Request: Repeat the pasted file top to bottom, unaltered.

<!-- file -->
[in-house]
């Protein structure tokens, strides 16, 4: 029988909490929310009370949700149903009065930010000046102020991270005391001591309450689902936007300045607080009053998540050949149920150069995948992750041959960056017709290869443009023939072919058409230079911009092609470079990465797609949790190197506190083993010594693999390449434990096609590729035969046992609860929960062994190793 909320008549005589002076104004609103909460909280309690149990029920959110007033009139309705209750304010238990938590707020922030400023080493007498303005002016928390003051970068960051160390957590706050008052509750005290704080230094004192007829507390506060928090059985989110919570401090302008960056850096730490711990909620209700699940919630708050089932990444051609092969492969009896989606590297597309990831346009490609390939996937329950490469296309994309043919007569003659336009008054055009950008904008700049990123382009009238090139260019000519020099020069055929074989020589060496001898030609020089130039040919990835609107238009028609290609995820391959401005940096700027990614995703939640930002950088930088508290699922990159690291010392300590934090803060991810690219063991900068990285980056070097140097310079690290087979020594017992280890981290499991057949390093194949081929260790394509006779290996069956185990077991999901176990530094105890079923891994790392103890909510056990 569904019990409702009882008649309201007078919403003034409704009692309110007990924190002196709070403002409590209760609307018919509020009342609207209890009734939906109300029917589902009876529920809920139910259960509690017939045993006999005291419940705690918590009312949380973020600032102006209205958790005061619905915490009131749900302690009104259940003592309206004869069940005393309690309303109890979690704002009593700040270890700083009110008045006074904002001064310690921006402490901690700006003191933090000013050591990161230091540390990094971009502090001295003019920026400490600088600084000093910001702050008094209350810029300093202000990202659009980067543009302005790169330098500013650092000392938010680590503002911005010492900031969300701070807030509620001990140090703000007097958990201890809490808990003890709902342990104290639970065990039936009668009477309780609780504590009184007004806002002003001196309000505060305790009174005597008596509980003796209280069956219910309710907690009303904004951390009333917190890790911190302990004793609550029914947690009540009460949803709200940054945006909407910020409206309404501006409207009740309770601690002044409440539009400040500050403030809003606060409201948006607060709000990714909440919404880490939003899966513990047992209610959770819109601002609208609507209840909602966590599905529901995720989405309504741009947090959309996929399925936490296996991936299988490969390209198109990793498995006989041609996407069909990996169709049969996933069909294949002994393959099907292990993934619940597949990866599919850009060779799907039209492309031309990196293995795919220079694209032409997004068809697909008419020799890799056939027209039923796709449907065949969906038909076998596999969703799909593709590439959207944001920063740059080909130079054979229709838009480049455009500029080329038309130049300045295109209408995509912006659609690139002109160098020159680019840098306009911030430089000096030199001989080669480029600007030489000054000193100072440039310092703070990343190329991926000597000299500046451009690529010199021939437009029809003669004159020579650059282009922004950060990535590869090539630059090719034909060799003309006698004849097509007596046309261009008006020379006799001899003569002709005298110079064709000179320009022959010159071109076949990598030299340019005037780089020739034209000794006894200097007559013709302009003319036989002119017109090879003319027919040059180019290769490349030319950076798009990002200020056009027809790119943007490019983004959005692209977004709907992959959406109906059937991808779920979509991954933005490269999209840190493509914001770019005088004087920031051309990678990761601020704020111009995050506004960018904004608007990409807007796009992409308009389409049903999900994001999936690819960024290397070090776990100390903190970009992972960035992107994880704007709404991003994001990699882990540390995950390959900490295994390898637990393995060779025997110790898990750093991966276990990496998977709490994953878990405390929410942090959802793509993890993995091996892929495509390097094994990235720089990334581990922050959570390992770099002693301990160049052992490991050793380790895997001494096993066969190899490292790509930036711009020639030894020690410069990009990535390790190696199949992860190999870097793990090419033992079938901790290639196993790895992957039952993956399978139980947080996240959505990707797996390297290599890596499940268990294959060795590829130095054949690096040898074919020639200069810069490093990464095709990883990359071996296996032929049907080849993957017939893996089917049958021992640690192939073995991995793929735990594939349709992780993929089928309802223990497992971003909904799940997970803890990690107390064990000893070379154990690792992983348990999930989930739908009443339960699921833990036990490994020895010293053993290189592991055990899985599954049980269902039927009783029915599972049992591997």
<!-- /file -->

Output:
[in-house]
């Protein structure tokens, strides 16, 4: 029988909490929310009370949700149903009065930010000046102020991270005391001591309450689902936007300045607080009053998540050949149920150069995948992750041959960056017709290869443009023939072919058409230079911009092609470079990465797609949790190197506190083993010594693999390449434990096609590729035969046992609860929960062994190793 909320008549005589002076104004609103909460909280309690149990029920959110007033009139309705209750304010238990938590707020922030400023080493007498303005002016928390003051970068960051160390957590706050008052509750005290704080230094004192007829507390506060928090059985989110919570401090302008960056850096730490711990909620209700699940919630708050089932990444051609092969492969009896989606590297597309990831346009490609390939996937329950490469296309994309043919007569003659336009008054055009950008904008700049990123382009009238090139260019000519020099020069055929074989020589060496001898030609020089130039040919990835609107238009028609290609995820391959401005940096700027990614995703939640930002950088930088508290699922990159690291010392300590934090803060991810690219063991900068990285980056070097140097310079690290087979020594017992280890981290499991057949390093194949081929260790394509006779290996069956185990077991999901176990530094105890079923891994790392103890909510056990 569904019990409702009882008649309201007078919403003034409704009692309110007990924190002196709070403002409590209760609307018919509020009342609207209890009734939906109300029917589902009876529920809920139910259960509690017939045993006999005291419940705690918590009312949380973020600032102006209205958790005061619905915490009131749900302690009104259940003592309206004869069940005393309690309303109890979690704002009593700040270890700083009110008045006074904002001064310690921006402490901690700006003191933090000013050591990161230091540390990094971009502090001295003019920026400490600088600084000093910001702050008094209350810029300093202000990202659009980067543009302005790169330098500013650092000392938010680590503002911005010492900031969300701070807030509620001990140090703000007097958990201890809490808990003890709902342990104290639970065990039936009668009477309780609780504590009184007004806002002003001196309000505060305790009174005597008596509980003796209280069956219910309710907690009303904004951390009333917190890790911190302990004793609550029914947690009540009460949803709200940054945006909407910020409206309404501006409207009740309770601690002044409440539009400040500050403030809003606060409201948006607060709000990714909440919404880490939003899966513990047992209610959770819109601002609208609507209840909602966590599905529901995720989405309504741009947090959309996929399925936490296996991936299988490969390209198109990793498995006989041609996407069909990996169709049969996933069909294949002994393959099907292990993934619940597949990866599919850009060779799907039209492309031309990196293995795919220079694209032409997004068809697909008419020799890799056939027209039923796709449907065949969906038909076998596999969703799909593709590439959207944001920063740059080909130079054979229709838009480049455009500029080329038309130049300045295109209408995509912006659609690139002109160098020159680019840098306009911030430089000096030199001989080669480029600007030489000054000193100072440039310092703070990343190329991926000597000299500046451009690529010199021939437009029809003669004159020579650059282009922004950060990535590869090539630059090719034909060799003309006698004849097509007596046309261009008006020379006799001899003569002709005298110079064709000179320009022959010159071109076949990598030299340019005037780089020739034209000794006894200097007559013709302009003319036989002119017109090879003319027919040059180019290769490349030319950076798009990002200020056009027809790119943007490019983004959005692209977004709907992959959406109906059937991808779920979509991954933005490269999209840190493509914001770019005088004087920031051309990678990761601020704020111009995050506004960018904004608007990409807007796009992409308009389409049903999900994001999936690819960024290397070090776990100390903190970009992972960035992107994880704007709404991003994001990699882990540390995950390959900490295994390898637990393995060779025997110790898990750093991966276990990496998977709490994953878990405390929410942090959802793509993890993995091996892929495509390097094994990235720089990334581990922050959570390992770099002693301990160049052992490991050793380790895997001494096993066969190899490292790509930036711009020639030894020690410069990009990535390790190696199949992860190999870097793990090419033992079938901790290639196993790895992957039952993956399978139980947080996240959505990707797996390297290599890596499940268990294959060795590829130095054949690096040898074919020639200069810069490093990464095709990883990359071996296996032929049907080849993957017939893996089917049958021992640690192939073995991995793929735990594939349709992780993929089928309802223990497992971003909904799940997970803890990690107390064990000893070379154990690792992983348990999930989930739908009443339960699921833990036990490994020895010293053993290189592991055990899985599954049980269902039927009783029915599972049992591997």